In the past few years, overseas scholars have gotten dragged into a “tempest in a Qianlong-era teacup” with some members of Chinese academia, particularly over issues related to ethnicity, frontier studies, and other subjects, all very loosely cobbled under the heading of “New Qing Studies.” What’s the relationship like among foreign and domestic Ming scholars?
My sense is none of the scholars in the New Qing school set out to be deliberately provocative. But their discoveries in the archives, and using Manchu sources, led them to conclusions that turned out to undermine conventional wisdom and to have significant implications for contemporary China. While I am sometimes jealous of the attention these scholars get in the popular media, I’m certainly glad not to bear the brunt of scurrilous attacks in the state media.
There are big debates in Ming history, but they tend to be more academic and less heated. For example, there was clearly a big economic downturn in the 14th century in China. Was it caused by the disruption of the Mongols and their Yuan dynasty, or by the autarkic policies of the early Ming? Chinese nationalists would like it to be the former, but there’s a lot of evidence it was the latter. Some scholars see in the public debates of the late Ming the emergence of a proto-civil society; their opponents think this is wishful thinking. In a sense, this is a debate about whether the late Ming can be described as liberal.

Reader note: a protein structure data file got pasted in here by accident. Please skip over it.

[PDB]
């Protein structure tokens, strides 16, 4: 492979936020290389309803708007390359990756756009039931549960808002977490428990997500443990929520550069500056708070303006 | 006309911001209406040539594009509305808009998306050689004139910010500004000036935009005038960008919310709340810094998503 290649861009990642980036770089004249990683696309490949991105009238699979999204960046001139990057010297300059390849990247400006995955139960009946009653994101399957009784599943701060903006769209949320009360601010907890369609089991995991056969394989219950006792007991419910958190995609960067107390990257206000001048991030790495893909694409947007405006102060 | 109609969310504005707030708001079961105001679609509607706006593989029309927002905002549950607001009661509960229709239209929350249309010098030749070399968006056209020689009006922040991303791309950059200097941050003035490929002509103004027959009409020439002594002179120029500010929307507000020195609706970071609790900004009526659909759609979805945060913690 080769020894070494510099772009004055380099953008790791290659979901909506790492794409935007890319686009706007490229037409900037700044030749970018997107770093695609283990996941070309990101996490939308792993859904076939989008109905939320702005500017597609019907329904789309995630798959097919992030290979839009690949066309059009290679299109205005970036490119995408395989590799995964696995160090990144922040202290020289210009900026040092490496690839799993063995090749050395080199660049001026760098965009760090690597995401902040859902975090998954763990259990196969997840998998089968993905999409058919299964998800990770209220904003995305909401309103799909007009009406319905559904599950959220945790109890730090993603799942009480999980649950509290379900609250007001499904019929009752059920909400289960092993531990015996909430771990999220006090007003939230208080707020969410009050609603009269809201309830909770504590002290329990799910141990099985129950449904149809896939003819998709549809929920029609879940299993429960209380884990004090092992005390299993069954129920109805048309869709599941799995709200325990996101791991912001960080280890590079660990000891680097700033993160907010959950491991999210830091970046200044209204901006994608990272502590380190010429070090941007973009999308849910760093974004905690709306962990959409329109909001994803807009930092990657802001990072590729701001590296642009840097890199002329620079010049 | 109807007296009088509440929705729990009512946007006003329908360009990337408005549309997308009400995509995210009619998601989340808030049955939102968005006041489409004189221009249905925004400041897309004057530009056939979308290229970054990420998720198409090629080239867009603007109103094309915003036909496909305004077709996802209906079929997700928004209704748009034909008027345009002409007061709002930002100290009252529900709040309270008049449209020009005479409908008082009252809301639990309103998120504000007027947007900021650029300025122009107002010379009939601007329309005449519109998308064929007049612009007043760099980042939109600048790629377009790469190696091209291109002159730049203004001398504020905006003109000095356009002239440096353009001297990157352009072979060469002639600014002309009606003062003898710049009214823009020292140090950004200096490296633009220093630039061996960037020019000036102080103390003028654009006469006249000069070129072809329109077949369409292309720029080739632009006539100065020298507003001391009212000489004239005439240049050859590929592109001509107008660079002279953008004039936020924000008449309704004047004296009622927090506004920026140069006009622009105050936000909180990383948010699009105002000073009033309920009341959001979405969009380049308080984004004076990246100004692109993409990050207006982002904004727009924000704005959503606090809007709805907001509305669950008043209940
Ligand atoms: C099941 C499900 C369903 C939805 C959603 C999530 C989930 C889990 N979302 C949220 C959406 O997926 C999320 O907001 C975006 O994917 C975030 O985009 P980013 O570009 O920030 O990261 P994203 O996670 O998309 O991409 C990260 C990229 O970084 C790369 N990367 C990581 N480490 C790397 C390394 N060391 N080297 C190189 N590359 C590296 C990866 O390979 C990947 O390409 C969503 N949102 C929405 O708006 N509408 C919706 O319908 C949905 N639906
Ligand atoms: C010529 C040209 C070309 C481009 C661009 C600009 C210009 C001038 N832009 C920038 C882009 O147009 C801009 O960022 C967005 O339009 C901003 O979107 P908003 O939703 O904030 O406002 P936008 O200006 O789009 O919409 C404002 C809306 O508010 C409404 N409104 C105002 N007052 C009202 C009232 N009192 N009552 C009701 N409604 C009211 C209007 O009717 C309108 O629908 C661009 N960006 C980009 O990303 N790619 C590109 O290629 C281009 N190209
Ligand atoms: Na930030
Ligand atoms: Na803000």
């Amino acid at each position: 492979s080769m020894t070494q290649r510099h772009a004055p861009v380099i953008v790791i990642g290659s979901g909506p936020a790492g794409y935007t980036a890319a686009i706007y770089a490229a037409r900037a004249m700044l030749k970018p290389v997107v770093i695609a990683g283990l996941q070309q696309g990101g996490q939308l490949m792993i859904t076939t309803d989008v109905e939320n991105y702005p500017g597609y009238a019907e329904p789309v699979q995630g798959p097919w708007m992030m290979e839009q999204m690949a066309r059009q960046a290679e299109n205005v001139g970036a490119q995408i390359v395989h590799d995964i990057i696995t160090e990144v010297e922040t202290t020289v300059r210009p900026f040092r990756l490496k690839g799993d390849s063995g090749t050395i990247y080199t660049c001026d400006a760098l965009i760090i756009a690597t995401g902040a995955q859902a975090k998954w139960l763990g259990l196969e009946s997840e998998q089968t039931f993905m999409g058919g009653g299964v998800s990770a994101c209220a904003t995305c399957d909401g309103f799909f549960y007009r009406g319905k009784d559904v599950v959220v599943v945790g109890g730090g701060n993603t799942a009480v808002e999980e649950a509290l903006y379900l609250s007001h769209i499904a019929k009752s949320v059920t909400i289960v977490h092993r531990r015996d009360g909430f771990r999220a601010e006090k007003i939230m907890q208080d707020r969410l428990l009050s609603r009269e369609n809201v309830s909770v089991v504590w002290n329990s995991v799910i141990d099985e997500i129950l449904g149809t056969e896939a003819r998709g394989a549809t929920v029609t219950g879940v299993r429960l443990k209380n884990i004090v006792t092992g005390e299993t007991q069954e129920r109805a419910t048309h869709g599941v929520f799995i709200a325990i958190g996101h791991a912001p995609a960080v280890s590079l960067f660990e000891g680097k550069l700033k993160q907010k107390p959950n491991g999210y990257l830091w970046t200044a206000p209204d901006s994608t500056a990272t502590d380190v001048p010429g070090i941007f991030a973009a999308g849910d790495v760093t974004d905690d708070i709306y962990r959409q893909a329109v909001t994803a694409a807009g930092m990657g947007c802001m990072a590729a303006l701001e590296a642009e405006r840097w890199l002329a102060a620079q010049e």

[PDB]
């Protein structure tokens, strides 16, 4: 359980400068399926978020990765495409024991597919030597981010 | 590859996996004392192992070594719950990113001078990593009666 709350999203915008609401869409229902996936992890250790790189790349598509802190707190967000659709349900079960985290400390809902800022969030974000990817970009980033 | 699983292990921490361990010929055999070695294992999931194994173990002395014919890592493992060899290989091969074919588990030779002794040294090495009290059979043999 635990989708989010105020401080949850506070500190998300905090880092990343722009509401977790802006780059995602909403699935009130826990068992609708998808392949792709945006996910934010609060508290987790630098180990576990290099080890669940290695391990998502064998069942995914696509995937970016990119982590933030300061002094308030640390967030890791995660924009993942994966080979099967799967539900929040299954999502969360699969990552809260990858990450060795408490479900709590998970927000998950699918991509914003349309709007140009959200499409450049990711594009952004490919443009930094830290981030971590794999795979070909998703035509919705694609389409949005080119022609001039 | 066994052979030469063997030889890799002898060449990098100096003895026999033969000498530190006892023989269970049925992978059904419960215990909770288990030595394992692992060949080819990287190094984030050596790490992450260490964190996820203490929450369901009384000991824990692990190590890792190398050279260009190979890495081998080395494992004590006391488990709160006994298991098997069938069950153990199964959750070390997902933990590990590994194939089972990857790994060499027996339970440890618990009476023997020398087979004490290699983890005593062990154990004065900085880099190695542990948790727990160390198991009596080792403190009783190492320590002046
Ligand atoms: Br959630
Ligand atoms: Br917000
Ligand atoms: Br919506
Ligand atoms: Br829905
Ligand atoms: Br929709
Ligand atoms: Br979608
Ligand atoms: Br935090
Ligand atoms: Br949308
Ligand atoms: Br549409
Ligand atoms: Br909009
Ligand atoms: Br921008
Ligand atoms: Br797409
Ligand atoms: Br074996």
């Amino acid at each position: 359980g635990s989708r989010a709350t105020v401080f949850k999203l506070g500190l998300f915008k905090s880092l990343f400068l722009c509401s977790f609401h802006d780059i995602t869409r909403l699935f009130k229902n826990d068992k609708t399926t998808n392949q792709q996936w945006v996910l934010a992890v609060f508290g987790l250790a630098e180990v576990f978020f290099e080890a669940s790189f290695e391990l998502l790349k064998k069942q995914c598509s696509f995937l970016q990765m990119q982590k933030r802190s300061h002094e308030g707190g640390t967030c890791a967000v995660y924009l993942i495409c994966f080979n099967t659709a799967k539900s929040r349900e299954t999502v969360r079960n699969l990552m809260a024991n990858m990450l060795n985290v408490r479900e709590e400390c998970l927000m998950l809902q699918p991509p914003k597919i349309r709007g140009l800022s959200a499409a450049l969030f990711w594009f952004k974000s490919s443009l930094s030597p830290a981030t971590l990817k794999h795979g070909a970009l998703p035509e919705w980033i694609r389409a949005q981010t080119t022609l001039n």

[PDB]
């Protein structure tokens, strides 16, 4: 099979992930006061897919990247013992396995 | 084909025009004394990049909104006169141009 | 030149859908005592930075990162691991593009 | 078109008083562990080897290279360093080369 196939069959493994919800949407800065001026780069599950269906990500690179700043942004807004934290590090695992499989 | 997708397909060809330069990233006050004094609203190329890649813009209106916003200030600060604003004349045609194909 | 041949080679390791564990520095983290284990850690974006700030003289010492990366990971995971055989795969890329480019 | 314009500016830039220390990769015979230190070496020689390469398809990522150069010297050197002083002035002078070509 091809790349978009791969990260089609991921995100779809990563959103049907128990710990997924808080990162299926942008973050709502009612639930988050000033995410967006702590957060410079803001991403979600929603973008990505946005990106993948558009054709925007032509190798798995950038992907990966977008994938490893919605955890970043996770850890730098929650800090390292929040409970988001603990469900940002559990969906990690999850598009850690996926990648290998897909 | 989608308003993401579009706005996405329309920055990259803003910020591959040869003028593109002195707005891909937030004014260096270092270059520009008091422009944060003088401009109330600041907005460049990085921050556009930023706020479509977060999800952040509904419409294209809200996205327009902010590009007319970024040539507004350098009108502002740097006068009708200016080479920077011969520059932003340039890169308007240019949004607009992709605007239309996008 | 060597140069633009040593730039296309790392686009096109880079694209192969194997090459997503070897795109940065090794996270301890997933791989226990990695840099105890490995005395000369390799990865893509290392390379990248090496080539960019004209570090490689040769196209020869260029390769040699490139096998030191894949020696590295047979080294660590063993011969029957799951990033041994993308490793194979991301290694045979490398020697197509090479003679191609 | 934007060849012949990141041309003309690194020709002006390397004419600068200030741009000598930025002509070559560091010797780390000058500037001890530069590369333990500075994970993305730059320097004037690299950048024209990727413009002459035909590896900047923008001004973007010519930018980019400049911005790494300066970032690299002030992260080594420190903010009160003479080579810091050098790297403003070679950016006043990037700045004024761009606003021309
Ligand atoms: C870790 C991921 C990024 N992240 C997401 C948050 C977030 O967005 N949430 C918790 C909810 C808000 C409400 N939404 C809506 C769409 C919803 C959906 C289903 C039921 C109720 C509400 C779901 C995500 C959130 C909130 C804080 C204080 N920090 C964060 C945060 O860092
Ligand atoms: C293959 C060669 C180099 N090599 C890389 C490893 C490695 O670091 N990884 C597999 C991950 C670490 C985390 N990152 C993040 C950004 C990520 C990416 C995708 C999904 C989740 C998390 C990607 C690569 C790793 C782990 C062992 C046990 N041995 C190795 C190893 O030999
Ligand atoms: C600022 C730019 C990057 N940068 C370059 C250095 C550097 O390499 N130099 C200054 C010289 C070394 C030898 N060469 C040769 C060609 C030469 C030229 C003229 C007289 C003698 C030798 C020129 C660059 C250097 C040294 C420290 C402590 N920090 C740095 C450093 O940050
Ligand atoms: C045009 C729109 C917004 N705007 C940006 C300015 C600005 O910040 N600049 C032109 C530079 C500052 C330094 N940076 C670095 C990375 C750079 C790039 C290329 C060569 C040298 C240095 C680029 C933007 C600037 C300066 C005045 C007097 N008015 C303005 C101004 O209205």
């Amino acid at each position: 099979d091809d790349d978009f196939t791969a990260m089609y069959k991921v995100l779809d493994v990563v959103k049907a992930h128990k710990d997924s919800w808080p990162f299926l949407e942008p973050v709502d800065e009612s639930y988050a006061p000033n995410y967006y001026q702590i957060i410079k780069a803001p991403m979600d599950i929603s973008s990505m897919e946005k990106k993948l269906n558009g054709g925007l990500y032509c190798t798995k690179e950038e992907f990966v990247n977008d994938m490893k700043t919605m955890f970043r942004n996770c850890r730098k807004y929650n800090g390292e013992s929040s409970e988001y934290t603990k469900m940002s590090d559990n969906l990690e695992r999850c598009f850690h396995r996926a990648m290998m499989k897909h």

Another big debate is about demography. We used to think that there was a population explosion in the early-to-mid-Qing, and this was a big factor in the domestic turmoil of the 19th century. Some demographic historians now believe that late Ming population data was systematically under-reported. This would suggest that the demographic increase began under the Ming and was therefore much slower in coming. If you accept this, then it calls into question the conventional wisdom about Qing decline.
One of your students comes to you and says: “I want to be a scholar of the Ming era! Point me toward the cutting edge of research currently being done in Ming studies.” What would you tell them?
Well, I hope it won’t come across as immodest, but the first thing to read would be my new book, The Art of Being Governed: Everyday Politics in Late Imperial China. What I am proudest of in the book is that I am able to show how ordinary people in Ming times were able to devise amazingly complex and sophisticated strategies to deal with their obligations to the Ming state.
Two other wonderful historians I recommend reading are Sarah Schneewind and David Robinson. Both also have forthcoming books. Sarah’s is a study of living shrines—shrines to worship men who were still living. She uses this subject to explore the idea of political participation in Ming; supporting and worshiping at these shrines, she argues, was a way people could make their political views known.
David sets the Ming in the larger Eurasian context, exploring its relations with the Mongols, Korea, and other states. He shows how Ming foreign policy may have been largely isolationist, but this did not mean the Ming was isolated.